SUDS Conference July , 2003 – Part 2

As noted last week (http://www.ausu.org/voice/articles/articledisplay.php?ART=1857) in my first report on the Student Union Development Symposium (SUDS), the conference sessions were relatively short, most of them being panel discussions, where information was shared by SU executives about what was happening in their province, and the types of things that worked for them when lobbying. They were all followed by brief question periods. Most in attendance were newly-elected executives with single year terms, so a lot of the information presented was geared towards providing basic overviews of the many issues that executives would be dealing with. Much of the focus also was on issues that affect campus-based full time students. I found that I was already familiar with a lot of the information presented, but there were still some interesting discussions, and we had plenty of opportunity to raise the profile of Athabasca University and further validate distance education as an important alternative post secondary education option.

The first conference session was a panel discussion with Robert South, Government relations officer for CASA and Ian Boyko, chair of the CFS. Robert gave an interesting overview of the Canada Student Loan Program (CSLP), explaining how costs are assessed and highlighting some of the problems with qualifying criteria. He stated that the CSLP rewards students with the highest costs (living away from home) rather than those who try to economize, and listed several key problems, including:
“¢ earnings are clawed back, with a maximum of $50 a week allowed. Merit-based scholarships also result in reduction of loan amounts.
“¢ parental contribution is expected, and assets must be liquidated.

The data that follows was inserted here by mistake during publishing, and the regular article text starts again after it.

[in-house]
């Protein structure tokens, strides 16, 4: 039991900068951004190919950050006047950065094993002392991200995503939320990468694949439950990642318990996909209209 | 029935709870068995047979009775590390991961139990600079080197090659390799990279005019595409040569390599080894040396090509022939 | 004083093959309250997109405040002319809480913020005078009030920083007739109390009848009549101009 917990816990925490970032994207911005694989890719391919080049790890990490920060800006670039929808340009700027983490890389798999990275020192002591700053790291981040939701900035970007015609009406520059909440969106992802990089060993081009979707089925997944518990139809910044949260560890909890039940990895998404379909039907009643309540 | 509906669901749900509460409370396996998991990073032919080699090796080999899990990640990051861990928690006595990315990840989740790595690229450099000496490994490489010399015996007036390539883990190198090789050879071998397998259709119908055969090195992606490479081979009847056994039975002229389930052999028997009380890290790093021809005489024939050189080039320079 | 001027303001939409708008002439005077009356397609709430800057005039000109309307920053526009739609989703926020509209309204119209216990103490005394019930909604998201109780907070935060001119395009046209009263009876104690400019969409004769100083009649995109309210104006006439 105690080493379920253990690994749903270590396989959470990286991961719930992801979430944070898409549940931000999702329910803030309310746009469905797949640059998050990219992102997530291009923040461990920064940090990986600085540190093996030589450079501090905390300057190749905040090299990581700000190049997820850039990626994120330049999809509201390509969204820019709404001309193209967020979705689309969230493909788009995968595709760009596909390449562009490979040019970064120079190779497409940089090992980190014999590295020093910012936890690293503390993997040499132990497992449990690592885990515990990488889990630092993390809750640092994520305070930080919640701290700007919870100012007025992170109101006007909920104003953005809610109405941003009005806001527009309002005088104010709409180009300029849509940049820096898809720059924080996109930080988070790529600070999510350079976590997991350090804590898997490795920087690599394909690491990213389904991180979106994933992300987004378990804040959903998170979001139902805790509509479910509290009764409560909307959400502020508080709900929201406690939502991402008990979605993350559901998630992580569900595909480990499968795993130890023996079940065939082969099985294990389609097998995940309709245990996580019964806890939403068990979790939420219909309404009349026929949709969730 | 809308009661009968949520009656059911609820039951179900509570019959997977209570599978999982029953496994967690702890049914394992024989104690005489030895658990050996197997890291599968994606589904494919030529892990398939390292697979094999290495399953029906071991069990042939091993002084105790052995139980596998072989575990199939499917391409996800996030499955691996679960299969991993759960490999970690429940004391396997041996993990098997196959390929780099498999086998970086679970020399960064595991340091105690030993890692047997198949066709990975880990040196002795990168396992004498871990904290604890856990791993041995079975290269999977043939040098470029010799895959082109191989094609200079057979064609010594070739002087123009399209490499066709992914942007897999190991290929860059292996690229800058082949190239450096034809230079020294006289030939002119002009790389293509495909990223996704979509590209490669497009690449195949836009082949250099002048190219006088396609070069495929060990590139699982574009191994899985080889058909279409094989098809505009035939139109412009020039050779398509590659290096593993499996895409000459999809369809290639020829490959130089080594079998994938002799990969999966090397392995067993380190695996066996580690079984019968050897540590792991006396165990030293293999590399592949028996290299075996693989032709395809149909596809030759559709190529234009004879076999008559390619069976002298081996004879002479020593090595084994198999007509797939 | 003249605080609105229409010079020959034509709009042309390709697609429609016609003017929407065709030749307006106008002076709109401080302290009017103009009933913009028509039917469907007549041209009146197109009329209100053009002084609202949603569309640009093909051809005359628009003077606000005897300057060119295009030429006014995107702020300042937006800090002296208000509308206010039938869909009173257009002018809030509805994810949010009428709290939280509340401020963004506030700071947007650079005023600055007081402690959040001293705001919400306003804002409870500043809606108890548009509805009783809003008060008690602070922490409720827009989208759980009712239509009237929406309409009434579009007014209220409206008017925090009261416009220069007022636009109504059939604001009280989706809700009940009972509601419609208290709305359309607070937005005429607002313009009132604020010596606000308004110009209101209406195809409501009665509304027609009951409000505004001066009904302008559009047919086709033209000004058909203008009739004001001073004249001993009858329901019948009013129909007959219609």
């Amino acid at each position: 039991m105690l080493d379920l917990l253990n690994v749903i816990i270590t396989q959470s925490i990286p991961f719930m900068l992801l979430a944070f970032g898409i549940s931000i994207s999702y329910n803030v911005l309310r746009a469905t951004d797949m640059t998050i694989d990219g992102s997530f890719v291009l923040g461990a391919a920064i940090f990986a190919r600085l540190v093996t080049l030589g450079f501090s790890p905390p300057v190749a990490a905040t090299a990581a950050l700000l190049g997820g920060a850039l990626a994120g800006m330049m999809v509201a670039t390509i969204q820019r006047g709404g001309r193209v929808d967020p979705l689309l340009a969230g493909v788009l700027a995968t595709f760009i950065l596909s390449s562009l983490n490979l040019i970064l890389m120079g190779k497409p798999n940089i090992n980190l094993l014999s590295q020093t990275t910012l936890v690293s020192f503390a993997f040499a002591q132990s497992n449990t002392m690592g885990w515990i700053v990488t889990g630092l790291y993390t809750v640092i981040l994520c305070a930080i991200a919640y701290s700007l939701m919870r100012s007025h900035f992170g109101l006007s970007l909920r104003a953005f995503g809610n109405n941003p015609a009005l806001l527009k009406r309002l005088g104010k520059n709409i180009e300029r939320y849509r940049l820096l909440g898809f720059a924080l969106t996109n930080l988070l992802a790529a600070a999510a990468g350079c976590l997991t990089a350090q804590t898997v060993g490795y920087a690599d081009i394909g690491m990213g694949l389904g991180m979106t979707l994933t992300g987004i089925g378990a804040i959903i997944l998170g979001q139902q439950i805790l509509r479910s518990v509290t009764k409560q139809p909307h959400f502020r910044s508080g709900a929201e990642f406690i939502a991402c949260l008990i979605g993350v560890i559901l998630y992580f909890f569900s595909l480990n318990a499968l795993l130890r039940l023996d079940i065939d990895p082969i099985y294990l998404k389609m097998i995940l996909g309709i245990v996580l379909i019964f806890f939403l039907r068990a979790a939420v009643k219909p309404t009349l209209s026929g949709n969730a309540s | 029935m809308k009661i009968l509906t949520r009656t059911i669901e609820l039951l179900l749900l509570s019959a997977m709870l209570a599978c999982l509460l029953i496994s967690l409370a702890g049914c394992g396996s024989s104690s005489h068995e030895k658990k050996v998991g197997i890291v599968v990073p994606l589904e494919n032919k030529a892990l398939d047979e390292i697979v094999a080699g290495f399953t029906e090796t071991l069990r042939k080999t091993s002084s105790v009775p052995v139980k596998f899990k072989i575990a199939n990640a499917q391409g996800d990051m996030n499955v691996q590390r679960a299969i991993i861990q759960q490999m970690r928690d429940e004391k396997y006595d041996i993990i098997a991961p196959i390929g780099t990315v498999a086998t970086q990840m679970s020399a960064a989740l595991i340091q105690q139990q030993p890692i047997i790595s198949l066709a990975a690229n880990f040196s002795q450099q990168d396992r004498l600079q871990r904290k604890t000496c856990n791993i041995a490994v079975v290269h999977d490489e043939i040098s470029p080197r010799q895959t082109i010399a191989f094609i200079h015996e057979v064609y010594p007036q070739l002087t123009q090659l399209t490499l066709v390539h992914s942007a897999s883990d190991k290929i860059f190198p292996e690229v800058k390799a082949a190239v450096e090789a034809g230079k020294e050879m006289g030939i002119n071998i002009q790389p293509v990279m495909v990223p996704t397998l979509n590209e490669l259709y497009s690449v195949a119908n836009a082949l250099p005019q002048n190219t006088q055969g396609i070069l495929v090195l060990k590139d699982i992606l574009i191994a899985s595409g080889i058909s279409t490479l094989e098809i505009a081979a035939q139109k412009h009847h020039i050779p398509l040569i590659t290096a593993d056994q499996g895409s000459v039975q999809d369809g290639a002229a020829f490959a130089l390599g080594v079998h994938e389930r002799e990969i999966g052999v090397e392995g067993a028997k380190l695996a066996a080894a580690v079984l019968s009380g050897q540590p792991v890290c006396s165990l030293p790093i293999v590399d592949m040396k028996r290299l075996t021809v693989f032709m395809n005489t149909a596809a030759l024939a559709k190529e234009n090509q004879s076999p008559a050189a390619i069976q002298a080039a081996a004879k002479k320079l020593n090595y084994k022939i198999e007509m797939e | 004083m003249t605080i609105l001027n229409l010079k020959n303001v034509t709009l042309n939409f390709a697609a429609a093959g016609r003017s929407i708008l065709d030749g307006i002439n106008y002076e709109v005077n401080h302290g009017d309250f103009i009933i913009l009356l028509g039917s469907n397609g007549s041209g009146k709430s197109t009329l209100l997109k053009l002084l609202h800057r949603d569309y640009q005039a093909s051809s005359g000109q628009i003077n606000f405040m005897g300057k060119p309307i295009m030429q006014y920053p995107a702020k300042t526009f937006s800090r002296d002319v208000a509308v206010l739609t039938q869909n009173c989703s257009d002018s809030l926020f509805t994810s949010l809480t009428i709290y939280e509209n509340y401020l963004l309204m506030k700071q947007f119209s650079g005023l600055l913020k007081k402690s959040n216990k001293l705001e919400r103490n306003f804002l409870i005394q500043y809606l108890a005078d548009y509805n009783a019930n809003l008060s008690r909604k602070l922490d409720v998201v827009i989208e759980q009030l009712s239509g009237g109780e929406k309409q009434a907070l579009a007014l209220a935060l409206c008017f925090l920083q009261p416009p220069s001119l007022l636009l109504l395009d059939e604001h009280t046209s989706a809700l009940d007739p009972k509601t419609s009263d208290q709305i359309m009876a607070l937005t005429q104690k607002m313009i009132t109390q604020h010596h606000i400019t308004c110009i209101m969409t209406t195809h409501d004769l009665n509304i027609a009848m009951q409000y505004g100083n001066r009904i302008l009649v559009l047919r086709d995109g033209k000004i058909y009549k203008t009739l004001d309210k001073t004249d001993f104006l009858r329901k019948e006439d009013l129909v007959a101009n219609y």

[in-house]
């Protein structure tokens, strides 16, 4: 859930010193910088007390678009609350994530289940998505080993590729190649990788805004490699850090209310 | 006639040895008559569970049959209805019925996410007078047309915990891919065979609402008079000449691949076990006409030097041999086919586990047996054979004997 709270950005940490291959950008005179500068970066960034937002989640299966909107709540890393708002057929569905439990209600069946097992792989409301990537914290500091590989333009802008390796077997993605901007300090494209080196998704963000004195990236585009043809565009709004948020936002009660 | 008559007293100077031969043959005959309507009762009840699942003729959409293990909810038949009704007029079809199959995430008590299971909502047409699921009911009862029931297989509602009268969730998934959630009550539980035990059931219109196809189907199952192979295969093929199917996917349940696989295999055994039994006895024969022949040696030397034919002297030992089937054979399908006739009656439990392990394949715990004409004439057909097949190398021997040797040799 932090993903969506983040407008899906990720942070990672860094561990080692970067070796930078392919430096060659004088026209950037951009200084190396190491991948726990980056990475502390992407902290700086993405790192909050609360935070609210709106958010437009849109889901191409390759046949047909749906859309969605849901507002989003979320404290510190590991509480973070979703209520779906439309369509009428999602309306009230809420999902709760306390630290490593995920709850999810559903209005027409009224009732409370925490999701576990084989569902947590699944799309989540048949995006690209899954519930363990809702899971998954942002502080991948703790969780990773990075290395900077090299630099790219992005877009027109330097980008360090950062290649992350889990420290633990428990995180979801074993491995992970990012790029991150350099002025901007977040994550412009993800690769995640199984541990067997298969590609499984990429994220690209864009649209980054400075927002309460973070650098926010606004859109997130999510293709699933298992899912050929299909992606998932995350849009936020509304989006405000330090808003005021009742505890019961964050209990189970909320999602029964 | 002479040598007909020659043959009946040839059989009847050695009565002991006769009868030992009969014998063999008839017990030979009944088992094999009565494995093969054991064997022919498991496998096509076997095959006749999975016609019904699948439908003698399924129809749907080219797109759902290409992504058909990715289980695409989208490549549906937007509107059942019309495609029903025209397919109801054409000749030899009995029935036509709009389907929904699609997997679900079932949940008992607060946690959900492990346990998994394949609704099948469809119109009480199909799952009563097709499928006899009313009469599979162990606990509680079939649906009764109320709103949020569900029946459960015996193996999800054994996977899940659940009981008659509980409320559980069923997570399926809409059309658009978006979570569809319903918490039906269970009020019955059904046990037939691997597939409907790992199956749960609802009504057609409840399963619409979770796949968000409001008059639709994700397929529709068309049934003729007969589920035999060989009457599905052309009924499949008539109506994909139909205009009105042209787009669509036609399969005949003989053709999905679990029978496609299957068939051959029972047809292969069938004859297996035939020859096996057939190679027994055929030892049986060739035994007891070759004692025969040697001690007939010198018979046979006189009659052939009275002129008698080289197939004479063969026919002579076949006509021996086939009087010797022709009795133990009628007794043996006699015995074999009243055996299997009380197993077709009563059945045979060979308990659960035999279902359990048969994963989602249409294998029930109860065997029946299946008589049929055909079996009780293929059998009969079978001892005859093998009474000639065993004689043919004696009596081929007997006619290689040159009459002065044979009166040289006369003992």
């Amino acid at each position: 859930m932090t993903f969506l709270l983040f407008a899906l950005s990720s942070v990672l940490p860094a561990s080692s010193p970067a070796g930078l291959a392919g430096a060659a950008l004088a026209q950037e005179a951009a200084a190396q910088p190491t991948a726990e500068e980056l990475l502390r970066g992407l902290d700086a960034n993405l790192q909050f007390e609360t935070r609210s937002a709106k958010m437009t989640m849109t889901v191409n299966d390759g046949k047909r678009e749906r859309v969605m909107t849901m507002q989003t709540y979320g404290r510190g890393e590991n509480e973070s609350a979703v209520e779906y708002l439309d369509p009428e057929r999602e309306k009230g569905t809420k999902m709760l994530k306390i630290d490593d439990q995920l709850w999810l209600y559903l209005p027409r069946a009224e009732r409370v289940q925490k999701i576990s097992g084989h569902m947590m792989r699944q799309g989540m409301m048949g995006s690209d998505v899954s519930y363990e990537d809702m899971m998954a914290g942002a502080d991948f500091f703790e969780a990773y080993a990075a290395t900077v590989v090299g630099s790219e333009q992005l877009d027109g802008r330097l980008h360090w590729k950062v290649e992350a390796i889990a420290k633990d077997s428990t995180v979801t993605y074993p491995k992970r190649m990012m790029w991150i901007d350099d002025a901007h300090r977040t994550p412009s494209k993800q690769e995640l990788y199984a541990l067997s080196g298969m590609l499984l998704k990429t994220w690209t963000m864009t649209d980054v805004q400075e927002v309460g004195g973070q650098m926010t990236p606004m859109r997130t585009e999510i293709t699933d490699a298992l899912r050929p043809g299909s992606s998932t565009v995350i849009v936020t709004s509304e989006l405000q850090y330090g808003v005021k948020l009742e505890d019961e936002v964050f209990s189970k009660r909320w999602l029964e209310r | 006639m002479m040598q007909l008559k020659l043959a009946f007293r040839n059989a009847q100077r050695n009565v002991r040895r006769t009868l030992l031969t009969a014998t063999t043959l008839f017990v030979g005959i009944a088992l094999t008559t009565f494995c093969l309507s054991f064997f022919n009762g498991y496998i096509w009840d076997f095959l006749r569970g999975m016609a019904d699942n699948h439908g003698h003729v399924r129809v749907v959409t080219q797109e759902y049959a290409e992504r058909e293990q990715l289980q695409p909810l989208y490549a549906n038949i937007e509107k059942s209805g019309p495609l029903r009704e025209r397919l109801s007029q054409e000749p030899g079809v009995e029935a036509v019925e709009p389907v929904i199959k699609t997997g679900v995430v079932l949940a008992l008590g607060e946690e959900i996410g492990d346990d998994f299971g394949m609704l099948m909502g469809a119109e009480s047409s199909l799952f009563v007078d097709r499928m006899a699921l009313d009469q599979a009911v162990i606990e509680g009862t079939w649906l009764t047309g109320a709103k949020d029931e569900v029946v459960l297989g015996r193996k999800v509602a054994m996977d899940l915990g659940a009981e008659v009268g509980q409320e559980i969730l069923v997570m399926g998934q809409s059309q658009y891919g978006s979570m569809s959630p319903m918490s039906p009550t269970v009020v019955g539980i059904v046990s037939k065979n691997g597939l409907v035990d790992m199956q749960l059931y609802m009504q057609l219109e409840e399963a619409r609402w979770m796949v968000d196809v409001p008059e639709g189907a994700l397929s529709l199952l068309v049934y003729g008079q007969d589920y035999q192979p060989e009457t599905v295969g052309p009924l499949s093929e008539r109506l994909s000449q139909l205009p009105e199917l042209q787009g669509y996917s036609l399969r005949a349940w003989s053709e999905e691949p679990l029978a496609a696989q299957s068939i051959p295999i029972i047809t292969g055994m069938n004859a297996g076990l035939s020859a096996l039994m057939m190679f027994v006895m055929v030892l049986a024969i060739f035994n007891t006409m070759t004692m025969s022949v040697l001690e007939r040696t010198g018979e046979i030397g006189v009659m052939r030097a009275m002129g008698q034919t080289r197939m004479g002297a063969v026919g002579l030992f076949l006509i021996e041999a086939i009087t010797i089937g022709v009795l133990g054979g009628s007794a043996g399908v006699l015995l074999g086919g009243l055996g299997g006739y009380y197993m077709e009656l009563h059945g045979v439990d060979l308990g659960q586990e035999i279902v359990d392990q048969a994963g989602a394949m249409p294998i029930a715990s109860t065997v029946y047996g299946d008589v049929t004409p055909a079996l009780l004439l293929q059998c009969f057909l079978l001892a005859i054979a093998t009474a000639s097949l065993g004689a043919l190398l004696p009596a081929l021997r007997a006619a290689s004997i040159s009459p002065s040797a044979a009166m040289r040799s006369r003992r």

“¢ inaccurate measures of need, no allowance for essential capital items such as a computer.
“¢ loan limits have not kept up with rising costs, leaving 45% of students at the maximum.
“¢ For 50% of students, average debt after a 4-year degree is $21-22,000 and most take 5-10 years to repay their student loan.

An interesting piece of information Robert provided was regarding the rigorous audit system in place in Ontario. The $50 weekly earning limit is strictly enforced, and the government does audits even after students have graduated. Should they decide that students earned more than the maximum during any period of their study, they re-assess the loan and demand immediate repayment of that portion of the student loan.

Robert commented that Edulinx, the company that processes loans, is owned by CIBC and is a private, for-profit company. Although repayment does not start until 6 months after graduation, interest accumulates immediately, at either prime plus 2.5% floating, or prime plus 5% fixed (current prime is 4.75%, with mortgage rates averaging around 5-6%). He concluded by noting that the whole process of obtaining a loan, repayment, and applying for debt-reduction relief is more complex than preparing a tax return – and the majority of Canadians pay someone else to do their taxes!